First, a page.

Season of sharpened pencils and mellow productivity

Season of sharpened pencils and mellow productivity

Decades after leaving school, September is still my favourite time of year. It means crisp air, clean skies, oversized uniform and the intention my homework will always be beautifully presented and handed in on time.

As Tom Hanks says in You’ve Got Mail: “Don’t you just love New York in the fall? It makes me want to buy school supplies.” It’s Autumn in Bournemouth and I want to learn something new.

Last week, I told an editor to say no if I ever offered her any of my own photos. It might be my phone. I suspect it’s me. My pictures seem little better than they were when I was first given a camera at ten. And so I avoid taking them, and the ones I do are impressionistic.

old photographer at work

But yesterday, I downloaded a book on Kindle- Photography for Writers. In an hour, it demystified frightening terms like shutter speed and pixel, and inspired my September challenge – to take a photo a day for a month and see if I improve.




This week’s parenting crisis

This week’s parenting crisis

This Tuesday, I took my children to our local country park. Unless it’s the sort of thing that requires Tesco vouchers (Longleat, Legoland…that sort of thing) it’s a rare day when they all want to do the same thing, but as a man they decided to see if the shelter we’d built last week was still there. The ranger had shown us how to do it. It had been a relaxed and fun affair that took hours.

Yesterday was more stressful because I was it for adult supervision. Yes, the den was there. Last week it had been a thing of beauty, but the foliage we’d used for waterproofing was now brown and a few areas of the roof were completely bare.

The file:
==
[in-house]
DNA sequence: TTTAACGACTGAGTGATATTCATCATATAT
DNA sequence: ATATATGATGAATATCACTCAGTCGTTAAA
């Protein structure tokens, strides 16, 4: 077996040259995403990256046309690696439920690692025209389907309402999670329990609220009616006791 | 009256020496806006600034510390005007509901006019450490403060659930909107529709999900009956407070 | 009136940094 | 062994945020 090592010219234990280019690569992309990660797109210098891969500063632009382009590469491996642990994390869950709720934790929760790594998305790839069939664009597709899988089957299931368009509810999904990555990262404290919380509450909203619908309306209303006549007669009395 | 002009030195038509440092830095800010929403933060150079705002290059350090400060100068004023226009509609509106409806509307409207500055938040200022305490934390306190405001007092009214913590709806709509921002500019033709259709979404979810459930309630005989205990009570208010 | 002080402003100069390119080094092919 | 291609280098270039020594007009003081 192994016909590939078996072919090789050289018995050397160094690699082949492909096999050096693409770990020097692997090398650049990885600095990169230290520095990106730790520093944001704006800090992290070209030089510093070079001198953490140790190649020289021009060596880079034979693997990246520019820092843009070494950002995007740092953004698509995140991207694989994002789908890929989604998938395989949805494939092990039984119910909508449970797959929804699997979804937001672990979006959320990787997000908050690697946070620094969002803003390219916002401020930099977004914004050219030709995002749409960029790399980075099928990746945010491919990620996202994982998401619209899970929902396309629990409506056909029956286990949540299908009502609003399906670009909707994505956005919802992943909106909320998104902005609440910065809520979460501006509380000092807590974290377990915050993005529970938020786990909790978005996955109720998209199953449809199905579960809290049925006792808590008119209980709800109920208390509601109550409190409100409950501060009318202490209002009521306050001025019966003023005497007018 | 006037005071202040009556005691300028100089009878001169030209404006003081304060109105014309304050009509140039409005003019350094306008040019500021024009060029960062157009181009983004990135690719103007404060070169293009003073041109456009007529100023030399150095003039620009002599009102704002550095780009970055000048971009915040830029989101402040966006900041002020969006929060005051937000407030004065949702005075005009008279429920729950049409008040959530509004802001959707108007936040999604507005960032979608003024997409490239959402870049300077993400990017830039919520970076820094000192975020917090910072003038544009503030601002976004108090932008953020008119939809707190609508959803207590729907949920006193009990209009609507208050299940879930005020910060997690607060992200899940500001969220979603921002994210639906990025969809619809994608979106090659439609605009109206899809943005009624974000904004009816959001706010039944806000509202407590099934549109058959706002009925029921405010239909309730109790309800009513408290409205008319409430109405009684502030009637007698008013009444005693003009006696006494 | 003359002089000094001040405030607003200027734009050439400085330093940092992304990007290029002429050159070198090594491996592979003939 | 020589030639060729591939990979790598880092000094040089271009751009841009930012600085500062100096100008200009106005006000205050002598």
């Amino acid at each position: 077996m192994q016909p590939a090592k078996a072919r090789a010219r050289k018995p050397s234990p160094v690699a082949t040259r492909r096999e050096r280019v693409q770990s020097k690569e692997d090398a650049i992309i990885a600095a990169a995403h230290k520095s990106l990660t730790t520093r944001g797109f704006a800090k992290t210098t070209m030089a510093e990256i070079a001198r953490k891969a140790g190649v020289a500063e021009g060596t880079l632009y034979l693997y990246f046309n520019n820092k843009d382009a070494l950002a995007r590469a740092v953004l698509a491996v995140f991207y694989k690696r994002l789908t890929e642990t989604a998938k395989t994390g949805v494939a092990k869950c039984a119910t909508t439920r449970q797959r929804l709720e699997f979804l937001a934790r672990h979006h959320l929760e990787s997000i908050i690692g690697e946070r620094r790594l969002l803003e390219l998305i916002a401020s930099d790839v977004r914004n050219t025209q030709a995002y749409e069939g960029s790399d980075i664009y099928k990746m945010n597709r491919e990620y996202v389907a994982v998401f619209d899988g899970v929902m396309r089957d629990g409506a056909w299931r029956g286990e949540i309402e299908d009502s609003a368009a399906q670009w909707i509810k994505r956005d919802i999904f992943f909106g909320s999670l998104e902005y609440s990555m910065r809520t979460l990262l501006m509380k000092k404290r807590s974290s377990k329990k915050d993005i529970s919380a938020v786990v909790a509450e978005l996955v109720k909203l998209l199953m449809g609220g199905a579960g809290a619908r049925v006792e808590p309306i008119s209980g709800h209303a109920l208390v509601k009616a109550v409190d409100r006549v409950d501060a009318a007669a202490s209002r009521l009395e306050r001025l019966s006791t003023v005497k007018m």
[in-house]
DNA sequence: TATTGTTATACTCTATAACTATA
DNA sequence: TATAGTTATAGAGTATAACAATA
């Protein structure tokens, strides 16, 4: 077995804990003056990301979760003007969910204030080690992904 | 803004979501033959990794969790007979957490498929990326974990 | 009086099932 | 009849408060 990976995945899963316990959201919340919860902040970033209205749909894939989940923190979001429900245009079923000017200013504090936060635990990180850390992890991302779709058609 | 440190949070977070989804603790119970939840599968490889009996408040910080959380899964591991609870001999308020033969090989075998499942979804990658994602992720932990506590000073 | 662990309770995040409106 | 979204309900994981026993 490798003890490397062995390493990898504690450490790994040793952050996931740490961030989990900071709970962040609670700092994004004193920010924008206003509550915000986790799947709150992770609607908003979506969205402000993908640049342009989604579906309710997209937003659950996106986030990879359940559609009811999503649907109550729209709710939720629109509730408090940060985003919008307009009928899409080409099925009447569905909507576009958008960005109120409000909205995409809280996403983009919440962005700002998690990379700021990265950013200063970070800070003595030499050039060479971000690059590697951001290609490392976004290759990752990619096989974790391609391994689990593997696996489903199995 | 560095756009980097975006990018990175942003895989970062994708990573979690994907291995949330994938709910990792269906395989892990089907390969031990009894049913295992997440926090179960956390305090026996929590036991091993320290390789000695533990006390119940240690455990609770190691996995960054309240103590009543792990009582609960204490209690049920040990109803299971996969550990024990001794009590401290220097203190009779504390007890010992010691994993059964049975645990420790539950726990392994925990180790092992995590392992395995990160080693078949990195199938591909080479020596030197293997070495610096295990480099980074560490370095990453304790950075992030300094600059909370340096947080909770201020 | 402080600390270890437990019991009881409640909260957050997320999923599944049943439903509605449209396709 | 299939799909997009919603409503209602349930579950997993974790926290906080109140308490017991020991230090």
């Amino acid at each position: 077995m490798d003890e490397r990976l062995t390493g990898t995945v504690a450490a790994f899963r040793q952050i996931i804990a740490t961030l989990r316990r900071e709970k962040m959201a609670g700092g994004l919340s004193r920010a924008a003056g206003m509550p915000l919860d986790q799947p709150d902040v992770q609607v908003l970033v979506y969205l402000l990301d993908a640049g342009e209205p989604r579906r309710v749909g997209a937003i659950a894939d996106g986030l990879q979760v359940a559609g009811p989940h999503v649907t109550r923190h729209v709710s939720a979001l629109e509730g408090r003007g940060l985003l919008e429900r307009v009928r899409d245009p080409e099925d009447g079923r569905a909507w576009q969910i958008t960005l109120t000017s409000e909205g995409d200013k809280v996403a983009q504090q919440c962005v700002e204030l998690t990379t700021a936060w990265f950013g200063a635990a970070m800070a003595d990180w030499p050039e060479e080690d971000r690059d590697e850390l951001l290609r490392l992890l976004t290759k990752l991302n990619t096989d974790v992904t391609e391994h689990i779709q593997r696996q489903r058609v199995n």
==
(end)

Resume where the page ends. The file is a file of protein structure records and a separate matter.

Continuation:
This time, the children decided to build an extension. I watched, torn between pride at the beauty of the thing and worry about the stability of such a grand structure. (The ranger will know it was me who let it happen, because she heard their grand plans.) Pretty sure the powers that be at Moors Valley won’t let it last the week.

Den-building is one of the fifty things the National Trust think you should do before you’re eleven and three quarters. When I first saw that list, it made me feel bad. Of course, I thought it was my failing it took the grandparents to find a hollow trunk for hiding or that they’d not yet built a campfire. Relative sanity now tells me I was a mother with four children under seven, and a husband that worked until midnight during the week. Now we’ve got rid of the buggy, and even the youngest has homing skills and some common sense, it’s amazing how many of those things they’ve done. And my eldest, isn’t quite twelve.

But as my children enjoy grand country estates and days Enid Blyton might have written about, albeit with the rest of the proletariat, I’ve worried about the line between innocence and entitlement. When do I make sure they know about Aleppo? Is it right or wrong to make them miserable when the only thing they can do is pray. How do I prepare them for an insecure world?

I don’t have the same unfettered access, but Diana, Princess of Wales apparently took her children to homeless shelters to help them understand their privilege. I like what I see of those boys now. That seems inspired to me.

Maybe, it’s about protecting them not from the truth, but overwhelming helplessness. Blue Peter told me in abbreviated terms about Pol Pot and Cambodia, but they also encouraged bring and buy sales to raise money for medical bicycles. Maybe it’s about teaching them how to react to other people’s pain.

Beatrix Potter: sheep-farming scientist and author.

Beatrix Potter: sheep-farming scientist and author.

My article on Beatrix Potter’s Lake District is published today in Britain Magazine.

Controlled by her mother, constricted by Victorian expectations of women, she worried she’d never find anything useful to do.

But she was allowed to draw and paint. In doing so, she saw differences in closely related fungi others didn’t find until the 1940s. Eventually, she produced a scientific paper for the respected Linnean society, speculating about the germination of fungal spores. As a woman amateur, she was easily dismissed, but years later proved right.

With the proceeds of her books, she bought Hilltop Farm in the Lake District. Her energies turned to farming and conservation, and she became a passionate champion of the early National Trust. At 47, she married her solicitor, William Heelis. With his help she bought up farms vulnerable to ruin or development. When she died in 1943, she left the NT over 4,000 acres of land and 14 farms, still working and tenanted today.  No one knows what the Lake District would look like without her.